John Gross reviewJohn Gross of the Sunday Telegraph reviews Cardiff East, Cottesloe. 22 February 1997
The subject of Peter Gill's Cardiff East, at the Cottesloe Theatre, is the community of the title — a community (as he presents it) assailed by unemployment and other contemporary ills, marooned by motorways and urban blight, increasingly cut off from its own traditions and inner strengths.
In the first half characters scurry across an open space like figures in an L. S. Lowry painting; then we focus first on this group, then on that, sometimes on two groups simultaneously, while the rest of the cast sit listening on chairs lined up at the back of the stage. It takes time to work out all the various interrelationships, but there is a good deal of racy, colloquial energy in the dialogue, and the individual mini-dramas are often moving and affecting — the angry married couple heading for disaster, for instance (Melanie Hill and Mark Lewis Jones), or the bereaved mother (June Watson) agonising over her mixed-up surviving son (Andrew Howard).
In the second half we get more of the same, but there is also a shift of emphasis. First there's a round of general conversation, which starts sounding less and less like real talk between neighbours and more and more like a sociology seminar. Then the character of Michael (Kenneth Cranham) begins to take over, and treats us to what are much the longest speeches in the play.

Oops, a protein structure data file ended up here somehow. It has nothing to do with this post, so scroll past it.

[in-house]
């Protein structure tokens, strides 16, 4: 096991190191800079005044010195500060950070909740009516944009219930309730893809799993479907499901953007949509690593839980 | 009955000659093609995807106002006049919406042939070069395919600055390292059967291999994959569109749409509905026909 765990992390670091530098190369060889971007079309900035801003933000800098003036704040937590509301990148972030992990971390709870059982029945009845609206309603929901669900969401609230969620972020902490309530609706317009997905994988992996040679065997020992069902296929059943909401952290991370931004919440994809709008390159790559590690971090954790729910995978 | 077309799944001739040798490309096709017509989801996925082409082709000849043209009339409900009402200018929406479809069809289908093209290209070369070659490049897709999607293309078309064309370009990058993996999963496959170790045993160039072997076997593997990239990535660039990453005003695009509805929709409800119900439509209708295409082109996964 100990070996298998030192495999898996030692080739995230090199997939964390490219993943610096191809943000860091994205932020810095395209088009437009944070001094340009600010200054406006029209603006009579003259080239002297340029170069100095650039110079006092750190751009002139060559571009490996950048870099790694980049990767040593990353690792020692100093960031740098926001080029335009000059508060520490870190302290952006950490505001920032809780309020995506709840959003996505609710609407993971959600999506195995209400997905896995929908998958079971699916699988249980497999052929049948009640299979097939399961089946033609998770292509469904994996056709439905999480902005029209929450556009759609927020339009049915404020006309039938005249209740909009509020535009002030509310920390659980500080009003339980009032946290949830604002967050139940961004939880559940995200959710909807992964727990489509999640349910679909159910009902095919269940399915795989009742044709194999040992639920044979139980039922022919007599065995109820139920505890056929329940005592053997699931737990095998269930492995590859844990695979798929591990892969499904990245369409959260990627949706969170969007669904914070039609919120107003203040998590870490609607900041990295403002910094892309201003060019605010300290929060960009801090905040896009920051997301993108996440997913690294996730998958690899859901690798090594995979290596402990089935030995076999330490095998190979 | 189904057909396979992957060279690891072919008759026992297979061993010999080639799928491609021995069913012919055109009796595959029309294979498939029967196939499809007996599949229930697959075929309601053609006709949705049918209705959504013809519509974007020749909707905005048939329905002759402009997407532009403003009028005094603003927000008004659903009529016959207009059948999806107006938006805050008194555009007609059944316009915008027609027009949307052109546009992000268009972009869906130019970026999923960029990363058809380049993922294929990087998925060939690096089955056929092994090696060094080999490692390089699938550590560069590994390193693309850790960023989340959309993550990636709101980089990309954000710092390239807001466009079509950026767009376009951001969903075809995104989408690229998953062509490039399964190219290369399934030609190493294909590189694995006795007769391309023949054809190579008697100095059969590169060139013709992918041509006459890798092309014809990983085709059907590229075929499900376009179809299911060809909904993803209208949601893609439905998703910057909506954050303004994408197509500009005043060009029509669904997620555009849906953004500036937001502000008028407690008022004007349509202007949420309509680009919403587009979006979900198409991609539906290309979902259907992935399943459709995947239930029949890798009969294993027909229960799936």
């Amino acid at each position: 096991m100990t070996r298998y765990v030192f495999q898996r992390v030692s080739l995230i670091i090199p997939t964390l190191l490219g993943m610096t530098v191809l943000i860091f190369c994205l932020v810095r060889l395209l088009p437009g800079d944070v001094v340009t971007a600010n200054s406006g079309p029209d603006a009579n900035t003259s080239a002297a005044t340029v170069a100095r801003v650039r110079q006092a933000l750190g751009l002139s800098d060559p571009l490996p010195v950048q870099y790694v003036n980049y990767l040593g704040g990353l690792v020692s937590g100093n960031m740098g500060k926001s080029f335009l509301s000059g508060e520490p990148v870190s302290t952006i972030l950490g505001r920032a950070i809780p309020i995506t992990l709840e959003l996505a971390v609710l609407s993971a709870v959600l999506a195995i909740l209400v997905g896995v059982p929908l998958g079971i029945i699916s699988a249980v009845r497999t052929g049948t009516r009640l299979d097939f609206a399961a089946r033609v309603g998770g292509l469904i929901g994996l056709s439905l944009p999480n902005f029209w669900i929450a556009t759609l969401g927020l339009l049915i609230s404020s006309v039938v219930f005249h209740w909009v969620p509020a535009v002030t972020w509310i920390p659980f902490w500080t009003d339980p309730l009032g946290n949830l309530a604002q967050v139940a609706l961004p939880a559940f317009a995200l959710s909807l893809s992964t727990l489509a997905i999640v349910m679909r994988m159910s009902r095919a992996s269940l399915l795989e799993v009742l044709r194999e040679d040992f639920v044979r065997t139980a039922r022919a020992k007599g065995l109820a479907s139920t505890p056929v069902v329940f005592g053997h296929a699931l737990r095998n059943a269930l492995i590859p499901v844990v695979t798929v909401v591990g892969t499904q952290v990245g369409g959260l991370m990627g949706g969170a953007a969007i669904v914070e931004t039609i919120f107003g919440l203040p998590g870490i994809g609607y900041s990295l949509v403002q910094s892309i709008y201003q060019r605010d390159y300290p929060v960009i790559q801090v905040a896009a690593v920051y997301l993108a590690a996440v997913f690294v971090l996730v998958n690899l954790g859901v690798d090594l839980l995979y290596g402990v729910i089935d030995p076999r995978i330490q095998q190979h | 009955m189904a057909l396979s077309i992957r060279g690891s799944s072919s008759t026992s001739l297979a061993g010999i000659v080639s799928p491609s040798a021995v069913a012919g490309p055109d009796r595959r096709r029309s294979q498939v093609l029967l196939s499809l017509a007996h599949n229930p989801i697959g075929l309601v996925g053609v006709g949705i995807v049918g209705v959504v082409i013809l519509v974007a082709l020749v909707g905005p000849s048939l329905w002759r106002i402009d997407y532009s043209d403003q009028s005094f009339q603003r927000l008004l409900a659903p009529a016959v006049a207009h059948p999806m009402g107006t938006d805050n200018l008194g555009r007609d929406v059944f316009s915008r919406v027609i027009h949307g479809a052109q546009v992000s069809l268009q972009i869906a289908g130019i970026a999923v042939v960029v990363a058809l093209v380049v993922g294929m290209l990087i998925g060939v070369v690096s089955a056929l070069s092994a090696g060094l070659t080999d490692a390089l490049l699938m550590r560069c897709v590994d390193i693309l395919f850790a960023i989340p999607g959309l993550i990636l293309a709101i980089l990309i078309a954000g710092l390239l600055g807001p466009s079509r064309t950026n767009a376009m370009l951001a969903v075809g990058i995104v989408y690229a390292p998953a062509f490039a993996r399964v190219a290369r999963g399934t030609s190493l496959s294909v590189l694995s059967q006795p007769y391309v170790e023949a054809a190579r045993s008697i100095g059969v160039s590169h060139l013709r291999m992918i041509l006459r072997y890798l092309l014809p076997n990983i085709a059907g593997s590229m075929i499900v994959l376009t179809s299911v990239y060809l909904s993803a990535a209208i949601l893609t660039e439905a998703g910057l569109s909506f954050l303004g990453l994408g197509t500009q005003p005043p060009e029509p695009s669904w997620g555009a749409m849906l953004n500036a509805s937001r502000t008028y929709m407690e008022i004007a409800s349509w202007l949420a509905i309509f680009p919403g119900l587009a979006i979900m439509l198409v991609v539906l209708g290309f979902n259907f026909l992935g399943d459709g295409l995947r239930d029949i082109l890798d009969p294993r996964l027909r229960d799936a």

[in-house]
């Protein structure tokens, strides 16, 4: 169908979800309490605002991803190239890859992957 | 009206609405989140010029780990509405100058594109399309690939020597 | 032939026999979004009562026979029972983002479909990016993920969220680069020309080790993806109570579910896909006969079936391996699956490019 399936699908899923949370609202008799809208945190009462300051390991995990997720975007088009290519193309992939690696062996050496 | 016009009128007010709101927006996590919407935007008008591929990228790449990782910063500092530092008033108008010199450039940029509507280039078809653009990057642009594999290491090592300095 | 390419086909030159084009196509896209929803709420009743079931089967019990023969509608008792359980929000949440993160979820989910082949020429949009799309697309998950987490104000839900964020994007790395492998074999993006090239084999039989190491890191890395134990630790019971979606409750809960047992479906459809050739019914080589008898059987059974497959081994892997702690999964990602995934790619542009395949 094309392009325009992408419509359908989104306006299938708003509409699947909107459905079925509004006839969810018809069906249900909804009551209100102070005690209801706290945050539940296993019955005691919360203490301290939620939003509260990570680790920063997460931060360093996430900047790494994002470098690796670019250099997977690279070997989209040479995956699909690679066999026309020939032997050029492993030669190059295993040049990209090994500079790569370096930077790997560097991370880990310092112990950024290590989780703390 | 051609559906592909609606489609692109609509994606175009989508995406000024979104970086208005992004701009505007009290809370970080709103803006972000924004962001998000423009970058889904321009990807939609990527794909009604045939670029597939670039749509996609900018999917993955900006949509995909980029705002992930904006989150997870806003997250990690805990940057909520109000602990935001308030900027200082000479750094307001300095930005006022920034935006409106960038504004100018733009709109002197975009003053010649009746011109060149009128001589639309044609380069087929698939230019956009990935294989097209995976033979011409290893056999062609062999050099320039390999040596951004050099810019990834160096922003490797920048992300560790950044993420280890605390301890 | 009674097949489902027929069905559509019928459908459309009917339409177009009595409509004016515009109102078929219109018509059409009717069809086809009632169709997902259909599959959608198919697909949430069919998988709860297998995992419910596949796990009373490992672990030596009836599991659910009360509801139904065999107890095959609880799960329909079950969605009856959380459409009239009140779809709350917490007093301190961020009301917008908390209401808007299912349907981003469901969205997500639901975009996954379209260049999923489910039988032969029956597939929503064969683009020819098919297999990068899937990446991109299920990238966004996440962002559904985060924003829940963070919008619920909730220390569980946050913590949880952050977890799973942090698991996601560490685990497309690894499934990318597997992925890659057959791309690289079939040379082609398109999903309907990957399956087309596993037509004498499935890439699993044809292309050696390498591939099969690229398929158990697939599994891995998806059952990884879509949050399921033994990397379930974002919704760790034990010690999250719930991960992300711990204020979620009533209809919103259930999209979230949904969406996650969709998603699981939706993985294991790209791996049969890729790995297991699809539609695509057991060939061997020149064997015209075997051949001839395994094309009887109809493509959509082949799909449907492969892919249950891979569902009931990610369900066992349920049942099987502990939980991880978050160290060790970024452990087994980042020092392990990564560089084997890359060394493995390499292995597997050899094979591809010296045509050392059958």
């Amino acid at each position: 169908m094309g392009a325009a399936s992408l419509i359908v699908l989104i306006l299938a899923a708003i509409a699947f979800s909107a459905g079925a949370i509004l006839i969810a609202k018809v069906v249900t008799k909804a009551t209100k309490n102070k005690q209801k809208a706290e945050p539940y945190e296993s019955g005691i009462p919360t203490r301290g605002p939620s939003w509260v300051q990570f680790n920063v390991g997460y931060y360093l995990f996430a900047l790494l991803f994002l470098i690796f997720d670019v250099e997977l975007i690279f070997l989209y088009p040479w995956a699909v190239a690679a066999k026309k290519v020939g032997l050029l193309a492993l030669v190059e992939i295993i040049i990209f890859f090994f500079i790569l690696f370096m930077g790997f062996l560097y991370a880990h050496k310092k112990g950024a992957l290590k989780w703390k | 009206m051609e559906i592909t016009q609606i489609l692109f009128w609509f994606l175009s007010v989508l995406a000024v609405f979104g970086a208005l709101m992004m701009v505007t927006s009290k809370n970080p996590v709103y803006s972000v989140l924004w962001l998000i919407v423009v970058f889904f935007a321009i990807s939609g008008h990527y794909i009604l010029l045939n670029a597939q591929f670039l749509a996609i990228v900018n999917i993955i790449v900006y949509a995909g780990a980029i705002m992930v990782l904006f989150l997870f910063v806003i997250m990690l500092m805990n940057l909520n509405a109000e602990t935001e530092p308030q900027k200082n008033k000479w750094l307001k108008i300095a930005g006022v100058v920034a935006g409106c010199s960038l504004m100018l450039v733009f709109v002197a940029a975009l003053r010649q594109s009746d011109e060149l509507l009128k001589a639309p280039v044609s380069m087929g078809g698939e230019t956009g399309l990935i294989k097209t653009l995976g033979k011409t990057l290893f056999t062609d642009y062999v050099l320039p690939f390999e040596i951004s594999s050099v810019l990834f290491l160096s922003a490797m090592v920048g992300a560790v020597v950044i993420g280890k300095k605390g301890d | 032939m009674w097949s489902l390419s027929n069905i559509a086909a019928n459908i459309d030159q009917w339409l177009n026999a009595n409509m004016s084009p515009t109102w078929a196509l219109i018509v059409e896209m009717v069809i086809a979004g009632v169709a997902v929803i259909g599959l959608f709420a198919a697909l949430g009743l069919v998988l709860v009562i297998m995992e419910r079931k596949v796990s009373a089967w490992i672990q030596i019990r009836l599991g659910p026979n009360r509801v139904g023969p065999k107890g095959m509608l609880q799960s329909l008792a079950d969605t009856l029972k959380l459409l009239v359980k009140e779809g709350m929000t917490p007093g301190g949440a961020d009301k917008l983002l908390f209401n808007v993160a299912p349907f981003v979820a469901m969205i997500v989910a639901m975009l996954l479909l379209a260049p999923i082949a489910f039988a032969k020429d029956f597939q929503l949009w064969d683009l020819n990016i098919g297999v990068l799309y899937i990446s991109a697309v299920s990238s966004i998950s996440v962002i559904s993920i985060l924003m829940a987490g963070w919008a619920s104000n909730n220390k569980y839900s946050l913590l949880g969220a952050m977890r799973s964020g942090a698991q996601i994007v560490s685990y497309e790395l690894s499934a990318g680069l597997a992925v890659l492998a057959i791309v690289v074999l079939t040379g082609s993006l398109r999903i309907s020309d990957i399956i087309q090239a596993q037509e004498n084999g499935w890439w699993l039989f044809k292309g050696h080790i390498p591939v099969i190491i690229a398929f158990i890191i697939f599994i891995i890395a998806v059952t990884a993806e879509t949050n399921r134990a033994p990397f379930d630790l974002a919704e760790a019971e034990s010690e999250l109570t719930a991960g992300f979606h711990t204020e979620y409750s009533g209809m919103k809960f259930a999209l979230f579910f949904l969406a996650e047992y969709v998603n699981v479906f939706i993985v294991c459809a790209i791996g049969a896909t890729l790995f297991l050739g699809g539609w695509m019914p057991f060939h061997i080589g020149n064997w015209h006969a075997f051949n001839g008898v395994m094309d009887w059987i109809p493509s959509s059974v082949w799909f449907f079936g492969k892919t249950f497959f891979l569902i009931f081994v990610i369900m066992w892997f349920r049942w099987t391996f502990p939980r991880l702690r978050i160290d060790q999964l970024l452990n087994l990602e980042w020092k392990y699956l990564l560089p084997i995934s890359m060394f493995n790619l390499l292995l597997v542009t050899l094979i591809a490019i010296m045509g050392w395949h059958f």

Michael is an ex-Catholic priest who has lost his faith and who is sick at heart with the world as he sees it. As the portrait of a depressive who happens to be clear-sighted about some things and profoundly wrong about others, the character would have its interest, even its appeal; but as it is, there is nothing to suggest that Gill (who also directs) doesn't share Michael's "anger and grief" and endorse the general tenor of his speeches - speeches which are fairly summed up by a poisonous little phrase about millions of Russians in the Second World War dying in order to bring about the "thousand-year Reich of American consumerism". Even by the standards of the National Theatre, that is surely pushing things a bit far.
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